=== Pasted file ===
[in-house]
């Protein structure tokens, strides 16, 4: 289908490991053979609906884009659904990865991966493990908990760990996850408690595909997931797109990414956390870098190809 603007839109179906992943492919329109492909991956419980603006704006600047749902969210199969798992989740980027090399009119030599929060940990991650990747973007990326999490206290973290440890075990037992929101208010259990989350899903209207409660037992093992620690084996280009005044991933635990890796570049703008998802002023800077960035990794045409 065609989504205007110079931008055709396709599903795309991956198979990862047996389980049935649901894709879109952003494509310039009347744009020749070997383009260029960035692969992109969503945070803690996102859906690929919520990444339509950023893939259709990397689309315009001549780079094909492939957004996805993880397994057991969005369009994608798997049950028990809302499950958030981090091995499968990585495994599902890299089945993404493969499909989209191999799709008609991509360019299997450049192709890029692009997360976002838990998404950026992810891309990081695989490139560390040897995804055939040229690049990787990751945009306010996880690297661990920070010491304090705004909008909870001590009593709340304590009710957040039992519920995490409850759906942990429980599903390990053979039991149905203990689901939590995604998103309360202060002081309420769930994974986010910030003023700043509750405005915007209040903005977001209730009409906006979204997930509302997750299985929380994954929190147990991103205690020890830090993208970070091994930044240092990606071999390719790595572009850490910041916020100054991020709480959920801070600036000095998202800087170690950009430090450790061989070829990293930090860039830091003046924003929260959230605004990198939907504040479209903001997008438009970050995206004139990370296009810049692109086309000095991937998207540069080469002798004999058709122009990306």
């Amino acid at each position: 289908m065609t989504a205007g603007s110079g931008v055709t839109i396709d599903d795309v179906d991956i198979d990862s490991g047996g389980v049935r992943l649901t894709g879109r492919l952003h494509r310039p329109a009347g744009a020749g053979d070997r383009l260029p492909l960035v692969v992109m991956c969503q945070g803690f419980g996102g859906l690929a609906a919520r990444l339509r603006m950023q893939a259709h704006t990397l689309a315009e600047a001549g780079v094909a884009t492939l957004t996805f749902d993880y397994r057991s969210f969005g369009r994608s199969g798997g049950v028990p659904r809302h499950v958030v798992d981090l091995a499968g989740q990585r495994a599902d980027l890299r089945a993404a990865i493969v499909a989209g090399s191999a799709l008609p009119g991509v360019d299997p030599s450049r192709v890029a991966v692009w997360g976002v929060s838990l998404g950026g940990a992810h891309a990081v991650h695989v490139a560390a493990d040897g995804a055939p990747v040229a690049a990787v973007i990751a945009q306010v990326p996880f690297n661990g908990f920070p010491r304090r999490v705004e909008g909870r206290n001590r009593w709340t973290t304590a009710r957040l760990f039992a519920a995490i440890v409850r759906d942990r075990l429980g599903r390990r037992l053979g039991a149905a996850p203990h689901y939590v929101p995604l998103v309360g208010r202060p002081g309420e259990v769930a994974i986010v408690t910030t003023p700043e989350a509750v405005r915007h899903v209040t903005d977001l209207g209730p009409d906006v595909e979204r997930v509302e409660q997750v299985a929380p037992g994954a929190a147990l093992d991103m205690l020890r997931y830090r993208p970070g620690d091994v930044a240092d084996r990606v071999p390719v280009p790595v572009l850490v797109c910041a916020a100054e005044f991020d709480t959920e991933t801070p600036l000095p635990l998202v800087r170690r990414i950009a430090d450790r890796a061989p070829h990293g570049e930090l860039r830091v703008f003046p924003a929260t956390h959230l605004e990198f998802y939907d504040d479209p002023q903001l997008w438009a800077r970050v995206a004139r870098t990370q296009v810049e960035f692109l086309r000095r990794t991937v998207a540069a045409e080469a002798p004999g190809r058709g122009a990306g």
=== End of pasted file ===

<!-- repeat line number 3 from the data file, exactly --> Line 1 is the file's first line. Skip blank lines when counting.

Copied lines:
């Amino acid at each position: 289908m065609t989504a205007g603007s110079g931008v055709t839109i396709d599903d795309v179906d991956i198979d990862s490991g047996g389980v049935r992943l649901t894709g879109r492919l952003h494509r310039p329109a009347g744009a020749g053979d070997r383009l260029p492909l960035v692969v992109m991956c969503q945070g803690f419980g996102g859906l690929a609906a919520r990444l339509r603006m950023q893939a259709h704006t990397l689309a315009e600047a001549g780079v094909a884009t492939l957004t996805f749902d993880y397994r057991s969210f969005g369009r994608s199969g798997g049950v028990p659904r809302h499950v958030v798992d981090l091995a499968g989740q990585r495994a599902d980027l890299r089945a993404a990865i493969v499909a989209g090399s191999a799709l008609p009119g991509v360019d299997p030599s450049r192709v890029a991966v692009w997360g976002v929060s838990l998404g950026g940990a992810h891309a990081v991650h695989v490139a560390a493990d040897g995804a055939p990747v040229a690049a990787v973007i990751a945009q306010v990326p996880f690297n661990g908990f920070p010491r304090r999490v705004e909008g909870r206290n001590r009593w709340t973290t304590a009710r957040l760990f039992a519920a995490i440890v409850r759906d942990r075990l429980g599903r390990r037992l053979g039991a149905a996850p203990h689901y939590v929101p995604l998103v309360g208010r202060p002081g309420e259990v769930a994974i986010v408690t910030t003023p700043e989350a509750v405005r915007h899903v209040t903005d977001l209207g209730p009409d906006v595909e979204r997930v509302e409660q997750v299985a929380p037992g994954a929190a147990l093992d991103m205690l020890r997931y830090r993208p970070g620690d091994v930044a240092d084996r990606v071999p390719v280009p790595v572009l850490v797109c910041a916020a100054e005044f991020d709480t959920e991933t801070p600036l000095p635990l998202v800087r170690r990414i950009a430090d450790r890796a061989p070829h990293g570049e930090l860039r830091v703008f003046p924003a929260t956390h959230l605004e990198f998802y939907d504040d479209p002023q903001l997008w438009a800077r970050v995206a004139r870098t990370q296009v810049e960035f692109l086309r000095r990794t991937v998207a540069a045409e080469a002798p004999g190809r058709g122009a990306g």